Purpose: To retrospectively compare a reduced dose (RD) (0.075 mmol/kg) of gadobenate dimeglumine (RD-gadobenate) with standard single dose (SSD) (0.1 mmol/kg) of gadoterate meglumine (SSD-gadoterate) for cranial MRI.
Materials and methods: Thirty-one patients (12 males; aged 52 ± 16 years) underwent cranial MRI with SSD-gadoterate and repeated the examination with RD-gadobenate after a median interval of 10 months. Signal-to-noise ratio (SNR) was obtained on contrast-enhanced images for enhancing lesions (n=10) as well as for right and left transverse venous sinuses, internal carotid arteries, and parotid glands. Moreover, a consecutive series of 100 cranial MRI with SSD-gadoterate (49 males; aged 51 ± 19 years) was compared with a consecutive series of 100 cranial MRI with RD-gadobenate (45 males; aged 54 ± 18 years). Two blinded neuroradiologists (R1, R2) judged contrast enhancement as sufficient, good, or optimal. Wilcoxon, Mann-Whitney, χ(2), and Cohen κ statistics were used.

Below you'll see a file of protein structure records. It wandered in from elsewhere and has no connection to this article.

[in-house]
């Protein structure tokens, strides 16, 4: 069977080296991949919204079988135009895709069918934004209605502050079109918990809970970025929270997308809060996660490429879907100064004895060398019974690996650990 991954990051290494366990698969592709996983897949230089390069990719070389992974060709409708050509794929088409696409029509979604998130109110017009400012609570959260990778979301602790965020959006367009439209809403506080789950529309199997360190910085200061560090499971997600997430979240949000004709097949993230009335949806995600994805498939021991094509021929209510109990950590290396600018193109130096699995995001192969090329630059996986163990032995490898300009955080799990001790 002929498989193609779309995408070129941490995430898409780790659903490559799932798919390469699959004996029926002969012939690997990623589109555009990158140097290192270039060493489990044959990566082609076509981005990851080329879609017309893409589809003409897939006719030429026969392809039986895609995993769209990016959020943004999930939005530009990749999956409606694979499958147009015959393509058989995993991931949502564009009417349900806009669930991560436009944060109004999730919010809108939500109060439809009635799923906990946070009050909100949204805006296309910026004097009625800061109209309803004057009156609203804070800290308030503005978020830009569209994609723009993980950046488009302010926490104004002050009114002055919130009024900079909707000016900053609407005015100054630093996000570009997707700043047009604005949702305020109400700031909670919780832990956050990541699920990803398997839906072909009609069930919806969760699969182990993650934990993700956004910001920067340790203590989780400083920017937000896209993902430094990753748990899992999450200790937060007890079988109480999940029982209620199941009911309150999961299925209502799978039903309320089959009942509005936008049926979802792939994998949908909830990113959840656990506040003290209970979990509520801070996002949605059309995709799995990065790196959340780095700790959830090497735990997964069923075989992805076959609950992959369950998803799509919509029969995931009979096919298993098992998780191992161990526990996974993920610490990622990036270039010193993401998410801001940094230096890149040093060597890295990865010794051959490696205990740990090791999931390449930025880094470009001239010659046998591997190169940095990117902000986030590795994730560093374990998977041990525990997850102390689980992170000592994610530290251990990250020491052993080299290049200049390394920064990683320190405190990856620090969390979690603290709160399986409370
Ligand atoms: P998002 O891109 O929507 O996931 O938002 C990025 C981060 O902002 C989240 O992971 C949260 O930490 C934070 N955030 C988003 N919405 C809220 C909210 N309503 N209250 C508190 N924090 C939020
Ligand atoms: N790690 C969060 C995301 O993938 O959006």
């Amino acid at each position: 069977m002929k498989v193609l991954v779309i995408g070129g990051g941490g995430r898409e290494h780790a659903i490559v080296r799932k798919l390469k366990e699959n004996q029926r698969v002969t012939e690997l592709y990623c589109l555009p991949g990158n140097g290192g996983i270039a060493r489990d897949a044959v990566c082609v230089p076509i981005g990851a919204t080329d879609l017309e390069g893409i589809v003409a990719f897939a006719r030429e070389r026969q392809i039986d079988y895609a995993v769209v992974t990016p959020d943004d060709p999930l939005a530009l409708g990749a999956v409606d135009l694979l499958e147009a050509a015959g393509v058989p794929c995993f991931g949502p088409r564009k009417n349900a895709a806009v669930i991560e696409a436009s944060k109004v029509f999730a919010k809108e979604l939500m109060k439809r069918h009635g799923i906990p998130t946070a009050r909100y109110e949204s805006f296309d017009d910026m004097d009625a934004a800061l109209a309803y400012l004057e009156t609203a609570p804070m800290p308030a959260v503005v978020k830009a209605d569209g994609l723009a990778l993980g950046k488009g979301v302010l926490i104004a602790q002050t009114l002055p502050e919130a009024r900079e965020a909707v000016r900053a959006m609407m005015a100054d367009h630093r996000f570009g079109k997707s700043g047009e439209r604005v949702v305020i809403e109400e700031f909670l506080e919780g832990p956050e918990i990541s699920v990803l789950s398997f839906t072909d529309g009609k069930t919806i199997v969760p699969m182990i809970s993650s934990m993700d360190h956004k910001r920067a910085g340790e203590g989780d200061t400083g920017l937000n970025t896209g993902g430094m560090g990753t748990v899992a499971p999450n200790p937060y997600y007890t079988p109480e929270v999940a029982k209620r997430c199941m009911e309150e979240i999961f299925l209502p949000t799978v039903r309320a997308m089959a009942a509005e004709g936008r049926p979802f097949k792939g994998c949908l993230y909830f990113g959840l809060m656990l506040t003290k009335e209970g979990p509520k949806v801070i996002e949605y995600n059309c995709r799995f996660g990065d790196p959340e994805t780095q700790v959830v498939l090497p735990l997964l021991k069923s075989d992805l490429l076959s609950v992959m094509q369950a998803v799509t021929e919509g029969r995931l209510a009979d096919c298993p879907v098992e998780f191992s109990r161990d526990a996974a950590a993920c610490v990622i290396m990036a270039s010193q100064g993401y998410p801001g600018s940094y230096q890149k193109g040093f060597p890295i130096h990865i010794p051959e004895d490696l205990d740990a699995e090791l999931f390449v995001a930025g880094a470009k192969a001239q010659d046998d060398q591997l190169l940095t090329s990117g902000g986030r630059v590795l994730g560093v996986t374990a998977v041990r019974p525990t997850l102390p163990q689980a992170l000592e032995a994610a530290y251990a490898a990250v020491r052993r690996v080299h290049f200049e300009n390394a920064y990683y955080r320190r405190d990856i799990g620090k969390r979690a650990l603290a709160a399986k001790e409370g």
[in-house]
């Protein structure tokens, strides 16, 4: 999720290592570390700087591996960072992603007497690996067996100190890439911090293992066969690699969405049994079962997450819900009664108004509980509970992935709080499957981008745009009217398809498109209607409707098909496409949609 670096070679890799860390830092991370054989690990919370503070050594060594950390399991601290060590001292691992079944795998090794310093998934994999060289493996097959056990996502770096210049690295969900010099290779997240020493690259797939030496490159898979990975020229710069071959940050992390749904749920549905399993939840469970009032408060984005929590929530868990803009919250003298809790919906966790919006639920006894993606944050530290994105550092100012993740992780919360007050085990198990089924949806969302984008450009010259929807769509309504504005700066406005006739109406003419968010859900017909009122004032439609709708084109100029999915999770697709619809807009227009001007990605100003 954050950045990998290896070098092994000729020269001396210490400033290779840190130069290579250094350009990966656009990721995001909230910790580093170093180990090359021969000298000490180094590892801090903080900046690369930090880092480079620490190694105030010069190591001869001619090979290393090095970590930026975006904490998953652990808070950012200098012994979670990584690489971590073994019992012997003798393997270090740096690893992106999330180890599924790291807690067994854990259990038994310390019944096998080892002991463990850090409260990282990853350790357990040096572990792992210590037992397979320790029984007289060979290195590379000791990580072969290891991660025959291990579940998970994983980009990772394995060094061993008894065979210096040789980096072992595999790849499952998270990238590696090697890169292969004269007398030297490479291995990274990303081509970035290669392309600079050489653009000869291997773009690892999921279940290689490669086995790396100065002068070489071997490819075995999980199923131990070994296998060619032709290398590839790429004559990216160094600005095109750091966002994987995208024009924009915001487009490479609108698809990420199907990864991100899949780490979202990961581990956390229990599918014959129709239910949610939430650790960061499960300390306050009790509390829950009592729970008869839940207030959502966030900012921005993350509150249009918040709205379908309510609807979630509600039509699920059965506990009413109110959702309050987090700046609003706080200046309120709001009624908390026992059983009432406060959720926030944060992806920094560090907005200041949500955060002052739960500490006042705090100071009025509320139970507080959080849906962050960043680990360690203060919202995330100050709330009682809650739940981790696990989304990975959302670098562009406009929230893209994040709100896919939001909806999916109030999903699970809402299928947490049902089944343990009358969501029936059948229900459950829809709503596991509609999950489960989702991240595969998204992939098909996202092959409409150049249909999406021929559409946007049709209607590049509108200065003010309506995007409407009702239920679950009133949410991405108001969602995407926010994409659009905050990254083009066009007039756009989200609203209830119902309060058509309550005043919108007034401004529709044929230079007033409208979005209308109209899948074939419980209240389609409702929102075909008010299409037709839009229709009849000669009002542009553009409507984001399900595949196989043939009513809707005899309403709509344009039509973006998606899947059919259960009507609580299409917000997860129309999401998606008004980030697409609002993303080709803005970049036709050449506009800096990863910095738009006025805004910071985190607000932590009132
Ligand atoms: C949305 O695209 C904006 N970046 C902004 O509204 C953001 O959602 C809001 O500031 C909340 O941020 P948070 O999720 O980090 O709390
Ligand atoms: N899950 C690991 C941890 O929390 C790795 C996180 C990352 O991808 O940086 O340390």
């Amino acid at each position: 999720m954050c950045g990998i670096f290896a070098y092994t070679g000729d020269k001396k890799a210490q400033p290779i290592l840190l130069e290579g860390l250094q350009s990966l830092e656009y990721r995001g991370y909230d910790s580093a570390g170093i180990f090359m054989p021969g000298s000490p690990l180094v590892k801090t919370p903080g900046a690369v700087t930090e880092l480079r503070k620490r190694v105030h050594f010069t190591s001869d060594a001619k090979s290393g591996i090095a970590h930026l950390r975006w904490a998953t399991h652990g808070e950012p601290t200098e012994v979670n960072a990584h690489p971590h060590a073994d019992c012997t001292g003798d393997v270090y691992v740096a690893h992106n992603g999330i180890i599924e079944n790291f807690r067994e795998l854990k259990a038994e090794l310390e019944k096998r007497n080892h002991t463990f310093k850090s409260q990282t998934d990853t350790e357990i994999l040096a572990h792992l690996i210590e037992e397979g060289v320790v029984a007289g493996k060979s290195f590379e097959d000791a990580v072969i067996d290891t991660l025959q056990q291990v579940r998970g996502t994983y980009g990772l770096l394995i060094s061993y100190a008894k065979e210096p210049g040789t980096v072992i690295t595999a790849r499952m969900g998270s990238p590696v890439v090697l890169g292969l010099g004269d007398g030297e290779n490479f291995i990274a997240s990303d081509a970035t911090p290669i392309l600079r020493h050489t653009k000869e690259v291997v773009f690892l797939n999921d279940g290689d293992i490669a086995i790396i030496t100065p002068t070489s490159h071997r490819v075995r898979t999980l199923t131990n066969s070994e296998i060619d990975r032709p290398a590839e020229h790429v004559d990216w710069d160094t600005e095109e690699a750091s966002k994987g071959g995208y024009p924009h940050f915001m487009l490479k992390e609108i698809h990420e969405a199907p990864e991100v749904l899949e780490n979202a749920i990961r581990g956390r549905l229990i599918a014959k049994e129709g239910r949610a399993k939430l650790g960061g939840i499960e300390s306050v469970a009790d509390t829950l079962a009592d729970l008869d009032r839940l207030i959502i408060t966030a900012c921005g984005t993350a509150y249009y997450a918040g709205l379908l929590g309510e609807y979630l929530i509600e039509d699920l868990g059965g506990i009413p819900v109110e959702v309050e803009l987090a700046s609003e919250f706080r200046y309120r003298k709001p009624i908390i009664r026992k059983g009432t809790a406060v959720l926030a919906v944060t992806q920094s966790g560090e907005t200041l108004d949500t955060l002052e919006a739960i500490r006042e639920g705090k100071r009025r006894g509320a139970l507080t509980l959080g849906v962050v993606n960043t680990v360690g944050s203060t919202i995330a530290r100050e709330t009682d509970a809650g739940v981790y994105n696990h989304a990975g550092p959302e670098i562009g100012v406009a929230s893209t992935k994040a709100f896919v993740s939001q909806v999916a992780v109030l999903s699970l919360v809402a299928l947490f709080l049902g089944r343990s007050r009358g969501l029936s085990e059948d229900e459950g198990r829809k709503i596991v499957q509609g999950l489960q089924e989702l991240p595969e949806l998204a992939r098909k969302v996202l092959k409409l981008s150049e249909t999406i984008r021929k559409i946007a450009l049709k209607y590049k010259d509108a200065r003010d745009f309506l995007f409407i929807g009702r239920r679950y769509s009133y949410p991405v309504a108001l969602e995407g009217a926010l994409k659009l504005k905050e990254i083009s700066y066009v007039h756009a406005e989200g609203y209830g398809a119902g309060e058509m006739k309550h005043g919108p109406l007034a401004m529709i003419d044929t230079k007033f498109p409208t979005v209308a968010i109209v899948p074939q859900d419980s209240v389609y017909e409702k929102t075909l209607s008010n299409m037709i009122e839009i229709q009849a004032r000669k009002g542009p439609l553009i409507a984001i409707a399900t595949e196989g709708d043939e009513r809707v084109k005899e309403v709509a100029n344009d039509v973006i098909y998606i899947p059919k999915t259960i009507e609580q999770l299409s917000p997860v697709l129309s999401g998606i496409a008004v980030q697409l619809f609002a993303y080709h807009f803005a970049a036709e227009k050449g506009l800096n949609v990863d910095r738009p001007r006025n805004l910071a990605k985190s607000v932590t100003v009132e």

Results: At intraindividual analysis, median SNR ranged 57-88 for SSD-gadoterate and 79-99 for RD-gadobenate, the latter being systematically higher, the difference being significant for both transverse venous sinuses (p ≤ 0.011), not significant for both internal carotid arteries and both parotid glands, and enhancing lesions (p ≤ 0.101). The two series of interindividual analysis were not significantly different for gender/age (p>0.415). Contrast enhancement was optimal in 59% (R1) and 76% (R2) of patients using RD-gadobenate, in 39% (R1) and 49% (R2) of patients using SSD-gadoterate (p ≤ 0.016), with substantial reproducibility (κ ≥ 0.606).
Conclusion: Both analyses showed an equal or better contrast enhancement when using RD-gadobenate compared to SSD-gadoterate for routine cranial MRI. The high relaxivity of gadobenate allowed for a 25% dose reduction.
Keywords: Brain MRI; Contrast material dose; Contrast-enhanced MRI; Gadobenate dimeglumine; Gadoterate meglumine.
Copyright © 2014 Elsevier Ireland Ltd. All rights reserved.